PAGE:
Page:Life of Octavia Hill as told in her letters.djvu/165

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about the exhibition than I can. I saw him on Monday week; and he told me that he saw from all I had done that I had the power to become all he wanted of me, namely a thoroughly good copyist. He wants me to learn to copy in water-colours the great Venetian masters. He asked me if I could be quite happy to do this, and told me he could be quite happy to spend his life thus, if he were in circumstances to do it. He then said to me that he had thought of setting me this summer to copy things for Mod. Paint.; but that, as that would not teach me much, it would be better for him, if I could be happy not to do any work which was to be used by him at once; to get a greater power. "In the one case," he said, "at the end of six or eight months I should have several useful drawings, but you would be of little more use than now; whereas, in the other, you would have attained considerable power." …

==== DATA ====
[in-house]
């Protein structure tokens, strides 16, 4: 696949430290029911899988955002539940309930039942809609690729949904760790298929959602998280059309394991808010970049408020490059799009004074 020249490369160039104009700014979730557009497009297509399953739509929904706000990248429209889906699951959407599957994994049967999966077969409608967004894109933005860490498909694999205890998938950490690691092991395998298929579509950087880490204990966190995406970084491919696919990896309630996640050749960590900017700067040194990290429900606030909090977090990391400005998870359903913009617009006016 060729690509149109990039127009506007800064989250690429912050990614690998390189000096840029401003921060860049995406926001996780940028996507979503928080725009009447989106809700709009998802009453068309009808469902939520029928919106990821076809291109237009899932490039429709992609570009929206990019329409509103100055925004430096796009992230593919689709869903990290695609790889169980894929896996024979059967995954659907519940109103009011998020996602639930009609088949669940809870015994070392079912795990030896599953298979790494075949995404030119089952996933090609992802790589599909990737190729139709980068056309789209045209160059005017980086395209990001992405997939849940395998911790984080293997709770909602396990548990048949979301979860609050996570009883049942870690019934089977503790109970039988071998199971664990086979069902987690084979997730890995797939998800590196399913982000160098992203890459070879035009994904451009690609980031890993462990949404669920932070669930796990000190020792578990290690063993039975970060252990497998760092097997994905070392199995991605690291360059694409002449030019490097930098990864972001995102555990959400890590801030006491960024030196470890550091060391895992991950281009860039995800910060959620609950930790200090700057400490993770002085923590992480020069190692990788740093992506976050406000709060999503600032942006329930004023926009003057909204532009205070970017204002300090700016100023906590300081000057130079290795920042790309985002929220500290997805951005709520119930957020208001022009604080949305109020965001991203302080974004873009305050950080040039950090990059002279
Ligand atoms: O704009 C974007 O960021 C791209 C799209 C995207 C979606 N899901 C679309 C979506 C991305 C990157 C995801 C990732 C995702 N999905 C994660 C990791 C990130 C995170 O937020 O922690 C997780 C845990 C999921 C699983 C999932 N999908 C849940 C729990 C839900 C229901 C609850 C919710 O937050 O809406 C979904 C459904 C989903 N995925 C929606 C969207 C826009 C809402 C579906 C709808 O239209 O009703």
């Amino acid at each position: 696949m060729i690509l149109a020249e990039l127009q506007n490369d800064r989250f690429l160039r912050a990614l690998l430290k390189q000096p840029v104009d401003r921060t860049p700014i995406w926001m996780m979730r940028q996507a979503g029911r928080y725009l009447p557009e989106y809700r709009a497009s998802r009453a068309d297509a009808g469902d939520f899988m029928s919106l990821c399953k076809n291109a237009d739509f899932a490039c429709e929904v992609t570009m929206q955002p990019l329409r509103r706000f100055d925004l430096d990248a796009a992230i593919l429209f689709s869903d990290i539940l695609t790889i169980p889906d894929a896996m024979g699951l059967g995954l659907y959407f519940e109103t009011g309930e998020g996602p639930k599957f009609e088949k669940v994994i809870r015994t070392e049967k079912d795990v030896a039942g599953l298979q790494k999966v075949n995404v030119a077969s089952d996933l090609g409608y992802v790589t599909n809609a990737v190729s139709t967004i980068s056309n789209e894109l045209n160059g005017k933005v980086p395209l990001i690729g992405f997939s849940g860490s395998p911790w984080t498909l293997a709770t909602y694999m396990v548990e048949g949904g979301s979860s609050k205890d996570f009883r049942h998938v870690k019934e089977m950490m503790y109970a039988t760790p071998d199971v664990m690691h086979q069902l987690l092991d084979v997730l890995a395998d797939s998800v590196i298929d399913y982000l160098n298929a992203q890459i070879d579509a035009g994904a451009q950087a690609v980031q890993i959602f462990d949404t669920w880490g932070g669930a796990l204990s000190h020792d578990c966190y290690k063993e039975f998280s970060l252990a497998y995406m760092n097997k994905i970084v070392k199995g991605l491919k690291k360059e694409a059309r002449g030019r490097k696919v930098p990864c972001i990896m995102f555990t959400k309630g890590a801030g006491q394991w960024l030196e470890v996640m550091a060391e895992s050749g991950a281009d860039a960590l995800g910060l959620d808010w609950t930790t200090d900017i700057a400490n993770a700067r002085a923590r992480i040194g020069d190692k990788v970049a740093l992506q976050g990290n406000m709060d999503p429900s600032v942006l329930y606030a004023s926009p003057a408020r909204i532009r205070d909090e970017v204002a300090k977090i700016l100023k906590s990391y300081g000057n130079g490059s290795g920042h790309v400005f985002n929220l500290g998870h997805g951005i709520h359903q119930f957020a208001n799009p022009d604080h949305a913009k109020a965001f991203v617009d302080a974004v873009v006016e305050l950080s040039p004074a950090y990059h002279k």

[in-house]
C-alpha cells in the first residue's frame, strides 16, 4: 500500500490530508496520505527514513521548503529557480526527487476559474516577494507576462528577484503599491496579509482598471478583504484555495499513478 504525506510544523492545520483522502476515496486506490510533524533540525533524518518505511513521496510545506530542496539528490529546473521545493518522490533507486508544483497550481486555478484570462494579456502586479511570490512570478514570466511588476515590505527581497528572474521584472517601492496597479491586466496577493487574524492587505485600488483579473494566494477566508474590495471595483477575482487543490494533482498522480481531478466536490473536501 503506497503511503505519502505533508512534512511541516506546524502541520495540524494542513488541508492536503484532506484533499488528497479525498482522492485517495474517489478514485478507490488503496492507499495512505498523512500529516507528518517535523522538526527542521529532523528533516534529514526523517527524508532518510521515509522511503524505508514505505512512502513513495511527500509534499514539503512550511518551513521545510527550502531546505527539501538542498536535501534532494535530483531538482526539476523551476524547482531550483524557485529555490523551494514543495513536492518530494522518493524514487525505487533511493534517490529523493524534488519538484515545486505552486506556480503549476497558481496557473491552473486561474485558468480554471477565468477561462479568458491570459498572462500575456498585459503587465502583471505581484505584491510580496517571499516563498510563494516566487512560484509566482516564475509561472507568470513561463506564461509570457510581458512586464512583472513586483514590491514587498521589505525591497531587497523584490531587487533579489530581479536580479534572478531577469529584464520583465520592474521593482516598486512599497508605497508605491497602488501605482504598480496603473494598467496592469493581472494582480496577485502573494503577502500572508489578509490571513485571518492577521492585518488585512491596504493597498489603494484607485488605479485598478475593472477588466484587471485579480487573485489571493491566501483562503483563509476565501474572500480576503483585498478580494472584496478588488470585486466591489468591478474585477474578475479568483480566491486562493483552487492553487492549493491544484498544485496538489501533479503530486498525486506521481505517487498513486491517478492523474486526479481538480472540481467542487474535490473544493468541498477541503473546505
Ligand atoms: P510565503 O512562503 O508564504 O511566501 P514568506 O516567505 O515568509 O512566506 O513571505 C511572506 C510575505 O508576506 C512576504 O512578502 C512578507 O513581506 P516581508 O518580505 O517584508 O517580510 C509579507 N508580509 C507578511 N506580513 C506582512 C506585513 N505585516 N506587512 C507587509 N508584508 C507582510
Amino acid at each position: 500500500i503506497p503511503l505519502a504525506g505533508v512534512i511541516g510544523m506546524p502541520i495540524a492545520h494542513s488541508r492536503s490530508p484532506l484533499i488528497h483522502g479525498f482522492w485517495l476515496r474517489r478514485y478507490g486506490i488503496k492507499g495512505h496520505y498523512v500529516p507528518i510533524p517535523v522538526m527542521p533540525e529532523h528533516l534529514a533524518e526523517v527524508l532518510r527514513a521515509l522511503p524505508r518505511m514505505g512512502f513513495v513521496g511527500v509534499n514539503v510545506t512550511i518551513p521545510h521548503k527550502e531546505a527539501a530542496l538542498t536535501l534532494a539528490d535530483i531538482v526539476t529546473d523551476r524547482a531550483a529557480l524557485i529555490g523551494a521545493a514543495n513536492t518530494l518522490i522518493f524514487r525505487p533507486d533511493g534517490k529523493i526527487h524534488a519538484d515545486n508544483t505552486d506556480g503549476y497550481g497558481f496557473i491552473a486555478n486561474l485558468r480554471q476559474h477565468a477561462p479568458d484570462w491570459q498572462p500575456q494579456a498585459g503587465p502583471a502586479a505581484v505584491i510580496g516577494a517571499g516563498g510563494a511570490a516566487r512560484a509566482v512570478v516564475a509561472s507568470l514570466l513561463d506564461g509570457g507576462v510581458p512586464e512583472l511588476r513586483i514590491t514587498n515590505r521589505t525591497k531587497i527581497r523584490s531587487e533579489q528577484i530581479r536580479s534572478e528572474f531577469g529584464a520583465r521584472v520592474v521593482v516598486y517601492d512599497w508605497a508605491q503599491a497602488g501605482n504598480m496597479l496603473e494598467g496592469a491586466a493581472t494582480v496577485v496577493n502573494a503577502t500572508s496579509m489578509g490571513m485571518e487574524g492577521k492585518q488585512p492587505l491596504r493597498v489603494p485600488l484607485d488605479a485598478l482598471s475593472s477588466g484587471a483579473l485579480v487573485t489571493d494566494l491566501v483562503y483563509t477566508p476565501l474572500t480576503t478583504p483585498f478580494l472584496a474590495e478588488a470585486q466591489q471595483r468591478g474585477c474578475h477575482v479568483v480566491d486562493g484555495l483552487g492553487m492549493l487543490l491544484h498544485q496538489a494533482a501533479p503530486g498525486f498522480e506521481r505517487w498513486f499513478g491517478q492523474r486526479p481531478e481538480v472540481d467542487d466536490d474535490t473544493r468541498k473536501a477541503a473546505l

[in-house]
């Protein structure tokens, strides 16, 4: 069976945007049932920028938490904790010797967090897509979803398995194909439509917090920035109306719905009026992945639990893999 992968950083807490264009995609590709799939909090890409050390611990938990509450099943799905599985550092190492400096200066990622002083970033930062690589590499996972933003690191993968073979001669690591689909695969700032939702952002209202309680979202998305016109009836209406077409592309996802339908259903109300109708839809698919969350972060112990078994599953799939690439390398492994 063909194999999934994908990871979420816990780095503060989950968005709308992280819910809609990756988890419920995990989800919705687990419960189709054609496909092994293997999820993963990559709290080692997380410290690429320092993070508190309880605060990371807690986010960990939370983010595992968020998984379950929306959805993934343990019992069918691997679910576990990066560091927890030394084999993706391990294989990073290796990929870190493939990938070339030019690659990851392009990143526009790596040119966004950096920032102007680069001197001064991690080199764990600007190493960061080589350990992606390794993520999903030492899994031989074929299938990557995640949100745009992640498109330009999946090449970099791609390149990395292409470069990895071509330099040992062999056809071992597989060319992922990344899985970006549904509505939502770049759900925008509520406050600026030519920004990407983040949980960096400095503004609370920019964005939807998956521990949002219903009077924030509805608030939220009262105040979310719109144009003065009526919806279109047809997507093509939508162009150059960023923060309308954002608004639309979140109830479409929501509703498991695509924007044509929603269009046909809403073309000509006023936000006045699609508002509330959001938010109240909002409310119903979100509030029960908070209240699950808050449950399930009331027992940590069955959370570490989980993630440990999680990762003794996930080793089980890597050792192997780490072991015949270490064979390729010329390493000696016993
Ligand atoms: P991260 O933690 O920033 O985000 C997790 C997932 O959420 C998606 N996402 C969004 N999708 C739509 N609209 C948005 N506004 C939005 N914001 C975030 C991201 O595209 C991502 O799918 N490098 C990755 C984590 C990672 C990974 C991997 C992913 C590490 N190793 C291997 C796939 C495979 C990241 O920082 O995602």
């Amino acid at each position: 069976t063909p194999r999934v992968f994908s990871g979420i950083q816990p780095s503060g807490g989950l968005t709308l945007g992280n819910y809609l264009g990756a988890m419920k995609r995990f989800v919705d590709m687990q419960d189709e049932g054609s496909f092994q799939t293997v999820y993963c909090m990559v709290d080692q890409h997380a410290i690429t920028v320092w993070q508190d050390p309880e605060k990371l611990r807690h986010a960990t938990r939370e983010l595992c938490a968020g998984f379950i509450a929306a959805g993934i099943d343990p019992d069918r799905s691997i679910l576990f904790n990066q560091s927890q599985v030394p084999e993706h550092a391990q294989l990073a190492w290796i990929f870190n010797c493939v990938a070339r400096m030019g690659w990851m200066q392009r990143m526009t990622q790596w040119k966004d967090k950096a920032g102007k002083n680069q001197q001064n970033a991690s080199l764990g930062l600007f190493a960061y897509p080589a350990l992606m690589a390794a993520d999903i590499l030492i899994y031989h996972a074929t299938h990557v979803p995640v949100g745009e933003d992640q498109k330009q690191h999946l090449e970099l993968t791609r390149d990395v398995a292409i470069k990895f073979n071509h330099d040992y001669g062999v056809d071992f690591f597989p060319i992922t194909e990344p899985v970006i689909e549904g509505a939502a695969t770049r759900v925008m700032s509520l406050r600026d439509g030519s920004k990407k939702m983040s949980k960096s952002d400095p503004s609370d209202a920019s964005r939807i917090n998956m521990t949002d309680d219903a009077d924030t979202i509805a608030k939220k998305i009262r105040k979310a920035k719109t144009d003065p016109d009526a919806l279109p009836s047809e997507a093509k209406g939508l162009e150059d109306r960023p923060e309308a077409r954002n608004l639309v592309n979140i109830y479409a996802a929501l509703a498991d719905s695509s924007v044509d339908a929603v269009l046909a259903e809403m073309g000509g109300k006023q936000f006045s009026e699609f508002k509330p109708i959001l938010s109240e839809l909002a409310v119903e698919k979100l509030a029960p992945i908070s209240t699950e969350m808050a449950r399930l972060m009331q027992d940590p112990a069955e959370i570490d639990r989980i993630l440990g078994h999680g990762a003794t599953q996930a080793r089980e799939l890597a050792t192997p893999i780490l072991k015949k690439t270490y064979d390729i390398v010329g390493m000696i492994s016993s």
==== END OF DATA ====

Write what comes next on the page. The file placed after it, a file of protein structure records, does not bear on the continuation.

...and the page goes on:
I believe it will be a real comfort to Ruskin, to feel that I am going to copy the pictures that he feels to be so precious, and that are being so destroyed. You see no one is taught to be humble enough to give up setting down their own fancies, that they may set down facts; and they deify these fancies and notions and imaginations of their own hearts, till they really think it a mean thing to represent nature, or other men's works simply and faithfully: people hate copying because they do not copy simply, I believe. One tells me that when she copies, she is striving to appropriate the excellence of the picture; another that she is not wanting to copy the picture, but to sketch nature; she therefore will go so far off that she cannot see it clearly. … One lady assures me she should despise a person who paints exactly from nature, as she should a person who copies pictures: that Art has a higher